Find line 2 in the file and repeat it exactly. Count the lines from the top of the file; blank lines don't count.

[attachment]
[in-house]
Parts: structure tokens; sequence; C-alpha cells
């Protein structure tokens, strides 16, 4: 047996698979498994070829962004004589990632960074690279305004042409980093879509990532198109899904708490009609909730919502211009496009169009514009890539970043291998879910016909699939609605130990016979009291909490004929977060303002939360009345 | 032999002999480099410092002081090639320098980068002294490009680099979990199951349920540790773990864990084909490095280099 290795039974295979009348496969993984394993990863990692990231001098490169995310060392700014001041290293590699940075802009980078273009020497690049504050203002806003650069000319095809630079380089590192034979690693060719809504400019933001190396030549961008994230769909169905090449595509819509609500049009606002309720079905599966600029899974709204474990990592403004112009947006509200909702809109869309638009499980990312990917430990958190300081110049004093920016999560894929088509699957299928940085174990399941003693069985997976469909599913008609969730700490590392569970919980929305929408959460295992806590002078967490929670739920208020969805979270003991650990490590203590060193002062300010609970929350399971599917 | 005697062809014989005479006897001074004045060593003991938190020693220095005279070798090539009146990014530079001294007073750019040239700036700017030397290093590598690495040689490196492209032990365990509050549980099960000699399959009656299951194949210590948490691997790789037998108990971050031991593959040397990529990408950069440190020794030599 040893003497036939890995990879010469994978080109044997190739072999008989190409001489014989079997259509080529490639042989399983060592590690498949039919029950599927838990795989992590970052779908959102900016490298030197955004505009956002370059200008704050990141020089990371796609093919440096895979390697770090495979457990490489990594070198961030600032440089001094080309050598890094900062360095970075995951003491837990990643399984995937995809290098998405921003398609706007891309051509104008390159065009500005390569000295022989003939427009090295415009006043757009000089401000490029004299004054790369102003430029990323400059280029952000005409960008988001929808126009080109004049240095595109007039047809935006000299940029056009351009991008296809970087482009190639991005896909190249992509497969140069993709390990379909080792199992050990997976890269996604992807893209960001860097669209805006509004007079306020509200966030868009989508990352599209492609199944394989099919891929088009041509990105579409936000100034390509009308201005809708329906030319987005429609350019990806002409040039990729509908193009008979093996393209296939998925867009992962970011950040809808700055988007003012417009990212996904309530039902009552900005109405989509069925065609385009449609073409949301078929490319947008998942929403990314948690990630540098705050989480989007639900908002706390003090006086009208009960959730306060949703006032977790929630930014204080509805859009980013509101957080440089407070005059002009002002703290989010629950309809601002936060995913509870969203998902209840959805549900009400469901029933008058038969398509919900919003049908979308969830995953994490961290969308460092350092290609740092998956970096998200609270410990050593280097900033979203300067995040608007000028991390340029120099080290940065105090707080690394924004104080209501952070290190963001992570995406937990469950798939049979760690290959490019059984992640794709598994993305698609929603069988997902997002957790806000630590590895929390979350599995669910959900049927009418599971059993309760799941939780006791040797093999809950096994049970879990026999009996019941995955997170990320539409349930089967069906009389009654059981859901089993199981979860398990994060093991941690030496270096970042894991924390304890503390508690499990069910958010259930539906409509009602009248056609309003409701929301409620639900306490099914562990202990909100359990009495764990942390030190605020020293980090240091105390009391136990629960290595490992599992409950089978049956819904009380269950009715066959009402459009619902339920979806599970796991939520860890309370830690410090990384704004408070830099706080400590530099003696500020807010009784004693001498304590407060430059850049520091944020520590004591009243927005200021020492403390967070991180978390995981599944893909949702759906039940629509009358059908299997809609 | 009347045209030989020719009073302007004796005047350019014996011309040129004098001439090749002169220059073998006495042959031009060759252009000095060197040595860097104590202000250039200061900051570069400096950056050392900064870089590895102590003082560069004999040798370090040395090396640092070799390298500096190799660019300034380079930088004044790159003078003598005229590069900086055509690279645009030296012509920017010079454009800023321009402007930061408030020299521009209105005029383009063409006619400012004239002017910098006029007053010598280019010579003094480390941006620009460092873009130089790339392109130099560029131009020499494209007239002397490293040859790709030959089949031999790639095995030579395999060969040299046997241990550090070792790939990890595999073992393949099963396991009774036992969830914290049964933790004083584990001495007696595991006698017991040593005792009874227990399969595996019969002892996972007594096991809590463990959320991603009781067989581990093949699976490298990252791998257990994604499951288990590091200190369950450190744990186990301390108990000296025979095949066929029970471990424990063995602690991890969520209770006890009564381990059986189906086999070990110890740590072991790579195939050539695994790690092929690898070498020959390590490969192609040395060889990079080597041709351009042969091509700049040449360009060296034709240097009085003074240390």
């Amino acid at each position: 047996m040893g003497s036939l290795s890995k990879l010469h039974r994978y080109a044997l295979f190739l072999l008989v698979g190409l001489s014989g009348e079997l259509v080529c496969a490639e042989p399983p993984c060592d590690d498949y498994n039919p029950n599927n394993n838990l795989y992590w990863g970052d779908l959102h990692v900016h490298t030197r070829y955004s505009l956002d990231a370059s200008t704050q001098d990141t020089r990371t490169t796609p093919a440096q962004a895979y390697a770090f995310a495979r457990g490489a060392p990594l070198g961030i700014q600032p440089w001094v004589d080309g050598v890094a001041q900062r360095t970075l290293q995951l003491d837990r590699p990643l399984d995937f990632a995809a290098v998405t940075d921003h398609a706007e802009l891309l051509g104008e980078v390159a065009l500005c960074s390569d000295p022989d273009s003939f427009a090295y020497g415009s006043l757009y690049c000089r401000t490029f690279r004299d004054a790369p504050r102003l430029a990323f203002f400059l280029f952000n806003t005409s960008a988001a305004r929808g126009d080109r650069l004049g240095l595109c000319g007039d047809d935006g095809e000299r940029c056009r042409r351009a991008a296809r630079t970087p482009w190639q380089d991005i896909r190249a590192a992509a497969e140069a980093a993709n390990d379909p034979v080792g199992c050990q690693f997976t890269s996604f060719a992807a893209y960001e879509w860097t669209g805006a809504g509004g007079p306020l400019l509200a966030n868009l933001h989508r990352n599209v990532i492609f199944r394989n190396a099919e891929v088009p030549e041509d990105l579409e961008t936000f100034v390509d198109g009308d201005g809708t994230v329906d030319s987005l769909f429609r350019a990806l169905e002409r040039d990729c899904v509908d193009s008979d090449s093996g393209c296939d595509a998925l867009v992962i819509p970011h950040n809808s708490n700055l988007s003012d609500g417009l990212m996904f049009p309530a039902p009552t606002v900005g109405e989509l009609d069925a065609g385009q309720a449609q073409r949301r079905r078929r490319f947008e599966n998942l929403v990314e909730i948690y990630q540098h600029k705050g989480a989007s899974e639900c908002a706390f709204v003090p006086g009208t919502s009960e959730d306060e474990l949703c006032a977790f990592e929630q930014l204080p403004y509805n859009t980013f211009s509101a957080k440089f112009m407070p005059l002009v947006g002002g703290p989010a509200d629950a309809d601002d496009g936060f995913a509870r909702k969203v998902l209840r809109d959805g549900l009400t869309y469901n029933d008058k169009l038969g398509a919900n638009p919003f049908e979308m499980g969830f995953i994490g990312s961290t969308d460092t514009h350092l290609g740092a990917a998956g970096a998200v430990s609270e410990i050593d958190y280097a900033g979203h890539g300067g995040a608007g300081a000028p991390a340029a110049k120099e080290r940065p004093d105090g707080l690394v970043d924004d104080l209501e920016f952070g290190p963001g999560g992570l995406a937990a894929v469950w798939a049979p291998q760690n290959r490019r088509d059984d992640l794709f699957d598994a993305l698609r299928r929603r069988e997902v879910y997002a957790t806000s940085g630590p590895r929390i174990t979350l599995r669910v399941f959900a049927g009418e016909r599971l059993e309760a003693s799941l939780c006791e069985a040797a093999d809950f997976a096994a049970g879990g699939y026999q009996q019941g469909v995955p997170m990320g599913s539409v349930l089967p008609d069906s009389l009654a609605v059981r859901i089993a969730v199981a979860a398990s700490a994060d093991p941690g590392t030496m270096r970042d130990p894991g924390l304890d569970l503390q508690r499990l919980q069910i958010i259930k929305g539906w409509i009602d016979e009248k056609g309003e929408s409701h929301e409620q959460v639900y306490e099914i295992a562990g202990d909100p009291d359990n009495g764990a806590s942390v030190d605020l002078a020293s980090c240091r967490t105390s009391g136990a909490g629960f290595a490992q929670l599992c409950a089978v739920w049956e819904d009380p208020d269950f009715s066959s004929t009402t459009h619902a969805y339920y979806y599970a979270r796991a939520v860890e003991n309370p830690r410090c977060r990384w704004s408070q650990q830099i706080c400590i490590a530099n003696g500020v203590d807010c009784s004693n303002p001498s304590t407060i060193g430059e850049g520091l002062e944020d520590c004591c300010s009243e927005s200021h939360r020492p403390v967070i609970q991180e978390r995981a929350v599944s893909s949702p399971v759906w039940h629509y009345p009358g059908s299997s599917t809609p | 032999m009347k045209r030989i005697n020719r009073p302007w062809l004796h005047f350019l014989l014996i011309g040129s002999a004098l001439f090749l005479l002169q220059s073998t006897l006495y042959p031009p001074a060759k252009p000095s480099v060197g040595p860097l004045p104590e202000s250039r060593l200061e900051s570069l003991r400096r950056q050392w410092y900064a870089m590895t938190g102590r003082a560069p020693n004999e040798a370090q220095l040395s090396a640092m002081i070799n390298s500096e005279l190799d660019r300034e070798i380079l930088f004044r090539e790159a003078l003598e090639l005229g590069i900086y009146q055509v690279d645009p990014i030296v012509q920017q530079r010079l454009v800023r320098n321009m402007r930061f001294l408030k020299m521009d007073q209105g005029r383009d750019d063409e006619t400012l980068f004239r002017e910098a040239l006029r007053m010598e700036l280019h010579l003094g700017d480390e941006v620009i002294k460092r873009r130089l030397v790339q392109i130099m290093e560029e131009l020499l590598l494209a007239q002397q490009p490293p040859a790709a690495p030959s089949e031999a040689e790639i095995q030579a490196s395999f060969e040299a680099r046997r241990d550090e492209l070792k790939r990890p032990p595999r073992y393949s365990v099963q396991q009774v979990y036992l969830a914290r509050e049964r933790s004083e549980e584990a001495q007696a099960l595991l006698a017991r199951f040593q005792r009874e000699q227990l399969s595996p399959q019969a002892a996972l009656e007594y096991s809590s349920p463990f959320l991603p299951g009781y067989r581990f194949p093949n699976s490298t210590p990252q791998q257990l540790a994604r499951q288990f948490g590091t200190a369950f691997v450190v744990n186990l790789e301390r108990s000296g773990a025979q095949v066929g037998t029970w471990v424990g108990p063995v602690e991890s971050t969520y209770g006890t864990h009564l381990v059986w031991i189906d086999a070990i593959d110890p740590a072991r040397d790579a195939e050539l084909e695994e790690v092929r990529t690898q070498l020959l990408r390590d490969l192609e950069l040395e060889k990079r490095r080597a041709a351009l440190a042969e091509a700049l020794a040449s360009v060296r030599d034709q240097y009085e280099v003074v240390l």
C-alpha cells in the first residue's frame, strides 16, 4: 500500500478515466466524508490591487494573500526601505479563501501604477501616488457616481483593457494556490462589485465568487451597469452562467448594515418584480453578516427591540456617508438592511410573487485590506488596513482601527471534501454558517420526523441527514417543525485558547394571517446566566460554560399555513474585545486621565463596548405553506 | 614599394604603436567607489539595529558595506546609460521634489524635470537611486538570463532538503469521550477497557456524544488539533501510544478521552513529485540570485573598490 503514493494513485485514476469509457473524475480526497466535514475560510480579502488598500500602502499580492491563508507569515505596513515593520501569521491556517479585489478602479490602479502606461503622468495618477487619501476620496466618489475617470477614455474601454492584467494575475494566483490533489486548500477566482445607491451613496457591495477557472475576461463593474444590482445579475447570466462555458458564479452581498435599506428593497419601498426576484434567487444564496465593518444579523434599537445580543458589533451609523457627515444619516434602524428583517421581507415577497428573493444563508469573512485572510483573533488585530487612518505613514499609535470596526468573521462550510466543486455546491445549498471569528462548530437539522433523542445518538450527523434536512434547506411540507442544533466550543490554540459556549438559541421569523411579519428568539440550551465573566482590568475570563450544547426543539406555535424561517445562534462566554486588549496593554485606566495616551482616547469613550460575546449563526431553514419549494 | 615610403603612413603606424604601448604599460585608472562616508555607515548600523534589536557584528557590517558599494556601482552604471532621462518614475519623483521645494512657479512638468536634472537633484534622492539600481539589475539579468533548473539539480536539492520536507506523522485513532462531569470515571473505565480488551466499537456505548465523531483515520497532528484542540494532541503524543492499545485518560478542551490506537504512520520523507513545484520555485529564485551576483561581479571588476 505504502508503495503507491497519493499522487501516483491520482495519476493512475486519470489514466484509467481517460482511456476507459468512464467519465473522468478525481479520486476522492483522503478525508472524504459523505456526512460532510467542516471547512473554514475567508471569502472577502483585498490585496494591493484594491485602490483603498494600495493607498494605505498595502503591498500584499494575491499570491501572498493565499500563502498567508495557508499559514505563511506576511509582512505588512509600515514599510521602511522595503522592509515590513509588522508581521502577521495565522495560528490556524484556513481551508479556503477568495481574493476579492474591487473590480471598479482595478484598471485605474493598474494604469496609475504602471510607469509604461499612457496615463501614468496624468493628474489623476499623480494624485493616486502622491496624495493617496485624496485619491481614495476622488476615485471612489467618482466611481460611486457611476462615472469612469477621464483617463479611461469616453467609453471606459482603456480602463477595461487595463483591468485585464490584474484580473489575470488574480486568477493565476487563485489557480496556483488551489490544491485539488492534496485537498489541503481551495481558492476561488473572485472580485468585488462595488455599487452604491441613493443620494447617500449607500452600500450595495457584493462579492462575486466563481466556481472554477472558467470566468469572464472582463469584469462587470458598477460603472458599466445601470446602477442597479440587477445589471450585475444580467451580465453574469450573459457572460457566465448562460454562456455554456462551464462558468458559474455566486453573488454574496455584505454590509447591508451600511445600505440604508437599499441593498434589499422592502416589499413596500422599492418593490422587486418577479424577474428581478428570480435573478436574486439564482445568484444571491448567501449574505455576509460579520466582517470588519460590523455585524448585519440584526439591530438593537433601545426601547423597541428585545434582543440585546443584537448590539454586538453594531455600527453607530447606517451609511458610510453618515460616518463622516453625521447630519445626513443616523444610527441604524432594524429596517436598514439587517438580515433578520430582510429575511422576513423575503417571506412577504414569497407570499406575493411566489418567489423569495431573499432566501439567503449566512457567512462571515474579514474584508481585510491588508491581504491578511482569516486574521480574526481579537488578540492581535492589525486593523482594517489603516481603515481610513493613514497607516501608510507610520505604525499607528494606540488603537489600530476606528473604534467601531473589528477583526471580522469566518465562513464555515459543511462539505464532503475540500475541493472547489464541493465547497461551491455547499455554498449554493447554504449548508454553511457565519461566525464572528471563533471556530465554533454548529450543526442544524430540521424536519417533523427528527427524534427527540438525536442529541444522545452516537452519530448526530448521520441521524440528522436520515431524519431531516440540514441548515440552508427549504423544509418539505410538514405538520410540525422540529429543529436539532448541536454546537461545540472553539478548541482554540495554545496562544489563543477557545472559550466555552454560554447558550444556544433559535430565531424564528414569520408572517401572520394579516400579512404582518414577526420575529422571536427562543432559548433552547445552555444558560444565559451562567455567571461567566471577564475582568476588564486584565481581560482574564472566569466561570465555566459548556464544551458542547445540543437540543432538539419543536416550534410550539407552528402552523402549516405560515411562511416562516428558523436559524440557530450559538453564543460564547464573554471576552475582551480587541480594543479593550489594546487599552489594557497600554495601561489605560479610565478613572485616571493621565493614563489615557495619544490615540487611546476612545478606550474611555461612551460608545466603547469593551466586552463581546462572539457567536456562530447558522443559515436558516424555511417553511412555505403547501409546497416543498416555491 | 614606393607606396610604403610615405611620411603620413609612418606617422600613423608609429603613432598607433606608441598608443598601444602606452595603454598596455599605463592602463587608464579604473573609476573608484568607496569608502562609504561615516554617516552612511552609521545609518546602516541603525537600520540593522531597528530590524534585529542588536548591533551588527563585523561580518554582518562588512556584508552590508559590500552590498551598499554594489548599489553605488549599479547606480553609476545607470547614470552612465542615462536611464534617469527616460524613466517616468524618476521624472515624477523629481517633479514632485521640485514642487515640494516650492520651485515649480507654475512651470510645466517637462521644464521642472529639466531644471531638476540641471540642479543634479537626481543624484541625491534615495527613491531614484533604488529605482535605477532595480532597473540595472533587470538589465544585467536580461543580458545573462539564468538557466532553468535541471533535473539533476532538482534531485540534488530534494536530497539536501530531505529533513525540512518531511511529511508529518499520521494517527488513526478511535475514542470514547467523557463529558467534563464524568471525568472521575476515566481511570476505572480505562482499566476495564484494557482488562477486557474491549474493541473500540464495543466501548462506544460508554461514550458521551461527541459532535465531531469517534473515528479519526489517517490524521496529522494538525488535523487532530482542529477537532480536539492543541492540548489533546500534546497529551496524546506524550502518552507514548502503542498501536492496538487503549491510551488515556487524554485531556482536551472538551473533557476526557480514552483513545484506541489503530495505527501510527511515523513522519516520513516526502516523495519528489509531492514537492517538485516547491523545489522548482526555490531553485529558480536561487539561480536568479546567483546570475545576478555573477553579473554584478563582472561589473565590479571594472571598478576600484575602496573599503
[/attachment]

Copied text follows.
Parts: structure tokens; sequence; C-alpha cells